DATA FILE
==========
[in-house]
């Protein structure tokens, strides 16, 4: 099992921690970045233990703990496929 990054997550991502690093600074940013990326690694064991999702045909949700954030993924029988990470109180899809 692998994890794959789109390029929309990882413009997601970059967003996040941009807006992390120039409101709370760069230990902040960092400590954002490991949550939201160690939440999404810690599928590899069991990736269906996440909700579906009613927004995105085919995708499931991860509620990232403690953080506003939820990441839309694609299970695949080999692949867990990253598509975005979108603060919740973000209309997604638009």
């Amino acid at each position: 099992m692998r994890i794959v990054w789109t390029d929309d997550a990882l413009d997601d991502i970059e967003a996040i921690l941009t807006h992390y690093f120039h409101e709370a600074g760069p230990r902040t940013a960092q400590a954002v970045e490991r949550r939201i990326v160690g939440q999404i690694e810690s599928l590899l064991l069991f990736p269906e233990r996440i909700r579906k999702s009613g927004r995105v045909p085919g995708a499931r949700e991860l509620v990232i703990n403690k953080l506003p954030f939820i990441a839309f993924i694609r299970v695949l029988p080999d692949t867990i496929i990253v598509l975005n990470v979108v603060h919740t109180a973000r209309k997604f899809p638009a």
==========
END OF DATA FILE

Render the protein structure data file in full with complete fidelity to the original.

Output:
[in-house]
């Protein structure tokens, strides 16, 4: 099992921690970045233990703990496929 990054997550991502690093600074940013990326690694064991999702045909949700954030993924029988990470109180899809 692998994890794959789109390029929309990882413009997601970059967003996040941009807006992390120039409101709370760069230990902040960092400590954002490991949550939201160690939440999404810690599928590899069991990736269906996440909700579906009613927004995105085919995708499931991860509620990232403690953080506003939820990441839309694609299970695949080999692949867990990253598509975005979108603060919740973000209309997604638009």
């Amino acid at each position: 099992m692998r994890i794959v990054w789109t390029d929309d997550a990882l413009d997601d991502i970059e967003a996040i921690l941009t807006h992390y690093f120039h409101e709370a600074g760069p230990r902040t940013a960092q400590a954002v970045e490991r949550r939201i990326v160690g939440q999404i690694e810690s599928l590899l064991l069991f990736p269906e233990r996440i909700r579906k999702s009613g927004r995105v045909p085919g995708a499931r949700e991860l509620v990232i703990n403690k953080l506003p954030f939820i990441a839309f993924i694609r299970v695949l029988p080999d692949t867990i496929i990253v598509l975005n990470v979108v603060h919740t109180a973000r209309k997604f899809p638009a």